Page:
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An interesting rook endgame : Gelfand v Grischuk

October 4, 2014

Earlier it was Saturday afternoon, so time to watch either (a) football on TV (b) chess on Playchess. No prizes for guessing my preference.

Today I mainly logged on to see how Mickey Adams and Nigel Short did in their round one games at the Poker Stars tournament in the Isle of Man. Both won, I am pleased to say, with Mickey playing a classic Mickey game, weaving somehow into a position where he had the pressure, which naturally turned into a pawn up in a rook and same coloured bishop ending, which naturally turned into 1-0. Lovely.

Whilst these were on, and once they had finished, I also looked at what other games were being played, and somehow, this position in Gelfand- Grischuk caught my eye.

If I were playing this as white, I would probably chicken out and permit a perpetual, endless checking, unless for some reason winning mattered, or if I couldn’t care whether I won or lost. As a child, I now recognise that my key weakness in my development as a player was my fear of losing, which resulted in a surfeit of draws, and an unwillingness to play on regardless. (To further wallow in self analysis and self pity, I put this down mainly to my personal character, but also the lack of ever having a trainer. Now, looking back, with the knowledge I have acquired over the years, and knowing such things as ‘playing for two results’ and assessing risks, I would certainly play on. But even now I would expect a draw. In my peak, playing years (teenage years) I was too frightened of losing, and this impaired my judgment. The player who always played next board to me at school, had no such fear, always grinded, and went on to become…GM Nigel Short.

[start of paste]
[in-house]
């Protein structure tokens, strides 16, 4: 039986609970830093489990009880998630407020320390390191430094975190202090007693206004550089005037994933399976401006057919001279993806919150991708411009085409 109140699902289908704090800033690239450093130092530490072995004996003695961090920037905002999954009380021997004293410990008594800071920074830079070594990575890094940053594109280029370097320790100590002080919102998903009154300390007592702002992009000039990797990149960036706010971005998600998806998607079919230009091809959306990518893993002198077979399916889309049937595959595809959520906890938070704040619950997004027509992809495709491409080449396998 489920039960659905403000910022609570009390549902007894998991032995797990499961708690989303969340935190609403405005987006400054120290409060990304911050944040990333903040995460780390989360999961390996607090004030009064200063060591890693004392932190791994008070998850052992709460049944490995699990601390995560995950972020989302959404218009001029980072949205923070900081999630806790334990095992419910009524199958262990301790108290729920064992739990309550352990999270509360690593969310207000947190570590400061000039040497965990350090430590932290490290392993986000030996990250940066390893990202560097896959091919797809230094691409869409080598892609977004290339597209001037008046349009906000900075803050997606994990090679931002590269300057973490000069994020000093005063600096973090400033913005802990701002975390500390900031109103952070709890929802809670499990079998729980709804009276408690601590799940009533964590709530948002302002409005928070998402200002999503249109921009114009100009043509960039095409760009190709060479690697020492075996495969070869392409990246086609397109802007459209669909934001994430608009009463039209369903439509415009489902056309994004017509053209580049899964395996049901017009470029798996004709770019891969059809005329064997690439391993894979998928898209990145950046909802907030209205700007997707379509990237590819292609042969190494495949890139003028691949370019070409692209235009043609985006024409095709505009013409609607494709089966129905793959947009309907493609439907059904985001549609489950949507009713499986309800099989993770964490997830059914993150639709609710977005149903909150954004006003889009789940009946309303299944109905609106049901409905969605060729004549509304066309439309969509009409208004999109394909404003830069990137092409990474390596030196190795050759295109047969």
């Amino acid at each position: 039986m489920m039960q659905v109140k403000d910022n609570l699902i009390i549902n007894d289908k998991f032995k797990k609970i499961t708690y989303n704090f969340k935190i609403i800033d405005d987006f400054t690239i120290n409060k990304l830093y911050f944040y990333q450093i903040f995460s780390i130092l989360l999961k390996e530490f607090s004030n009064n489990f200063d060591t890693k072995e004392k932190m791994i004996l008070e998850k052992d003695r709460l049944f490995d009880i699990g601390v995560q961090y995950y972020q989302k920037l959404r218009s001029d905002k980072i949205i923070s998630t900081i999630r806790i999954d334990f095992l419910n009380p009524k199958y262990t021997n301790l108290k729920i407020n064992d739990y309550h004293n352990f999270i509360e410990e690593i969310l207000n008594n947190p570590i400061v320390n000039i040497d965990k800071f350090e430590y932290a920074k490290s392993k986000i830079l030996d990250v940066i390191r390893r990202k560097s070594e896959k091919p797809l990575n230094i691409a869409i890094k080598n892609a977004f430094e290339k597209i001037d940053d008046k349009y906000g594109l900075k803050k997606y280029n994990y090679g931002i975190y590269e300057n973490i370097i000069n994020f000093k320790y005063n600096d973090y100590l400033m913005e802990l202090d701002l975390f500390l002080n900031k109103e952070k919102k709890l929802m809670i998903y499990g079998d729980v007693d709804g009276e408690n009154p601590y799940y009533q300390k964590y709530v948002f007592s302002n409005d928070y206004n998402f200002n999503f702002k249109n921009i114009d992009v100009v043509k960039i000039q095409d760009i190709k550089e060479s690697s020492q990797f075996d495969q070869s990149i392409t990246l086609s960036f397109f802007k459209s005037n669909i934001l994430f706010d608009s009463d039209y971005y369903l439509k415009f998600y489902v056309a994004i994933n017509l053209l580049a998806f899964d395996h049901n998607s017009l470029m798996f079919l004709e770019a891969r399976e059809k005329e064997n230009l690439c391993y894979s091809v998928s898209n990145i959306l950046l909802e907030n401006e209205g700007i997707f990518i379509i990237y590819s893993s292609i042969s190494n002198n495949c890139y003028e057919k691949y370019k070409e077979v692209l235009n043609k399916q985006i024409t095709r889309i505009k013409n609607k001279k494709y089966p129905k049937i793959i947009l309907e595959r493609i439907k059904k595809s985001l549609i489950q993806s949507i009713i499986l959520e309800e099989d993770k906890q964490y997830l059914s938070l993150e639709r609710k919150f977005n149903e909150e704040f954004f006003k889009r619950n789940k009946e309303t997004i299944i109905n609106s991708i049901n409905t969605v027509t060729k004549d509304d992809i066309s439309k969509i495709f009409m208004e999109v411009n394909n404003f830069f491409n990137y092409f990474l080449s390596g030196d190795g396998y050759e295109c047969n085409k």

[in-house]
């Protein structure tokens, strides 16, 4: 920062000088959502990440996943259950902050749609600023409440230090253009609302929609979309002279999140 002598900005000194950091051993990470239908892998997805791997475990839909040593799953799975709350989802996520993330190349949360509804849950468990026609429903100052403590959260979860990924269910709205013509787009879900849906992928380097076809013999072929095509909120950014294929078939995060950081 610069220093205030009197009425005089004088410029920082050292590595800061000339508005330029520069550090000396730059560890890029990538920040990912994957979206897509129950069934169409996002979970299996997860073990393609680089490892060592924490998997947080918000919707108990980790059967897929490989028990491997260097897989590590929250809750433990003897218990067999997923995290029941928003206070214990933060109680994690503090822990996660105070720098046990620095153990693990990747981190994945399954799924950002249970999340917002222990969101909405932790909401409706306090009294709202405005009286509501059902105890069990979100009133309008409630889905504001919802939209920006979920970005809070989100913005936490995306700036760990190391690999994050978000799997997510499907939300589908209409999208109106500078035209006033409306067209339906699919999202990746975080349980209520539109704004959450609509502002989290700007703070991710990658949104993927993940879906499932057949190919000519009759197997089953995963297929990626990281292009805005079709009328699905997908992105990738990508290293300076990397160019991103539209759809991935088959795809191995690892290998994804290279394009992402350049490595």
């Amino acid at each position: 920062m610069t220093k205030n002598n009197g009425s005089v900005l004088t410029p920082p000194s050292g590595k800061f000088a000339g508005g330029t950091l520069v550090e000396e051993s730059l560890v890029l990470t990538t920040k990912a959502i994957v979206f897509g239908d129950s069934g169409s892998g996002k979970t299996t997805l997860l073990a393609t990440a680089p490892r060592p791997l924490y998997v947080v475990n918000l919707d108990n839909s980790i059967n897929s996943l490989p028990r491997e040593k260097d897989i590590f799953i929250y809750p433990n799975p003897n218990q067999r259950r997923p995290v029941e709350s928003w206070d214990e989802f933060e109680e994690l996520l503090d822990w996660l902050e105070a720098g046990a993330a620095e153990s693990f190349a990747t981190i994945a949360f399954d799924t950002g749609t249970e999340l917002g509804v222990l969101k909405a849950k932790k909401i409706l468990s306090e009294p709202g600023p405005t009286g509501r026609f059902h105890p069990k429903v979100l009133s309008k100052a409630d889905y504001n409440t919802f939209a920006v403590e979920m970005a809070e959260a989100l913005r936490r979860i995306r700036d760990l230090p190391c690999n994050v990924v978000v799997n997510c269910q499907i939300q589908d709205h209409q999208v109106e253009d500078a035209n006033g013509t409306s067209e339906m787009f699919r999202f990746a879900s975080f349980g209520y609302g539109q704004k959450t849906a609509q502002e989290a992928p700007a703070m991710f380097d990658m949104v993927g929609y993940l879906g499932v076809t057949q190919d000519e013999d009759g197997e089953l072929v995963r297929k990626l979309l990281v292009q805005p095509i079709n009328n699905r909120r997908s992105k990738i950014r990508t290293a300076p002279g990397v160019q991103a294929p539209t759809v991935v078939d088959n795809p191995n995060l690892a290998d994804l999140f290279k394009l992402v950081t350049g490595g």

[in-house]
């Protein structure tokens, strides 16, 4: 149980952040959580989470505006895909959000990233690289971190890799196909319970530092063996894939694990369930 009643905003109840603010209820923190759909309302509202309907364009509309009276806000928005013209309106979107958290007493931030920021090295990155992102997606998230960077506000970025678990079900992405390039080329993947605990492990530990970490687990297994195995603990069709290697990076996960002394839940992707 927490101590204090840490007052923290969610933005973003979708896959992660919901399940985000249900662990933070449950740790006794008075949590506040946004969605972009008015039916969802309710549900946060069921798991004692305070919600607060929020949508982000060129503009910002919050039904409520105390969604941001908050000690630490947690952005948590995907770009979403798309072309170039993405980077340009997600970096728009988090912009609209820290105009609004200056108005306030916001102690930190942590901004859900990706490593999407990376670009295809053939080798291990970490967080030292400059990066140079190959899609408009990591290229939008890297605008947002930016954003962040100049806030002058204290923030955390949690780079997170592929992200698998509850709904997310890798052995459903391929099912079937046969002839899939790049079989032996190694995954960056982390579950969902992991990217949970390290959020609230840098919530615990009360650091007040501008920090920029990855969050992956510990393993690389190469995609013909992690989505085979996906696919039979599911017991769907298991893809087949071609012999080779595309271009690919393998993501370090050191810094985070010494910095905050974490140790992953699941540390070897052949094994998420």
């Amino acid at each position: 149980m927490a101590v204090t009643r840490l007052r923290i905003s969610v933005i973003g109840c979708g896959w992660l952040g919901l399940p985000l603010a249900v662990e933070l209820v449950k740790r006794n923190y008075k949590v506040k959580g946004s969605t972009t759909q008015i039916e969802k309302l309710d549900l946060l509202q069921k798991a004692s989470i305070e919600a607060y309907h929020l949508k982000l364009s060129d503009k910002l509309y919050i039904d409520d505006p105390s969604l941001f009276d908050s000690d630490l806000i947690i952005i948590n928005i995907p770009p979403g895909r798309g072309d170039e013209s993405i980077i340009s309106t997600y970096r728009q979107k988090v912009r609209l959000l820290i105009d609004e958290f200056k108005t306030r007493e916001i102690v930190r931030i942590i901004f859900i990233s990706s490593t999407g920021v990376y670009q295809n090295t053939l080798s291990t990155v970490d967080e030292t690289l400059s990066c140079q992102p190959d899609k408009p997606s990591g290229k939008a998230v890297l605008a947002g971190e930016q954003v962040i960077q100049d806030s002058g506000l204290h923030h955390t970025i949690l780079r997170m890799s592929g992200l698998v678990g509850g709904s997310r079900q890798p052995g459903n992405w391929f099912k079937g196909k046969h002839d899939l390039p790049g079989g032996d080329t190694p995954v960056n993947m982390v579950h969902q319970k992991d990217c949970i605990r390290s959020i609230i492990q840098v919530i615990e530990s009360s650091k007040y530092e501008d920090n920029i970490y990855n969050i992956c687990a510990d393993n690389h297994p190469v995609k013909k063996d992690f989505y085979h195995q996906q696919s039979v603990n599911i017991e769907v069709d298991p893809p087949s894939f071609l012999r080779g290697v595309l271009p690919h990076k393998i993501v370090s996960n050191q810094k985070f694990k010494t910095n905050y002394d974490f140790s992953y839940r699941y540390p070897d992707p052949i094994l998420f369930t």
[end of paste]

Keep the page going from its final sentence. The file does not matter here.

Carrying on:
As it happens, Gelfand played on and on, trying to make something of the position, and his efforts were rewarded with a win, on time, in a draw position. The pressure of defending a bad rook ending told even on renowned blitz experts like Grischuk. A lesson for us all.

I have no idea what the truth is. Black’s key question is whether to permit white to Pf4-f5 or whether to prevent it by advancing his f pawn, though the latter fatally weakens his g6 pawn. Grischuk chose to permit the f5 break through.

I have attempted some analysis of the game, and it is here. It may not, probably isn’t, totally correct, and quite possibly is far from the truth. I also wonder if black’s creation of the f7-g6-h5 structure (he could have adapted a different pose, I suggest with g5) was any better. I hope that Chessbase analyse the game or that Karsten Muller picks the ending: then the truth will be known. Until then, reader beware.



From → Chess

One Comment
  1. Reblogged this on Chess Musings and commented:
    Very instructive analysis.

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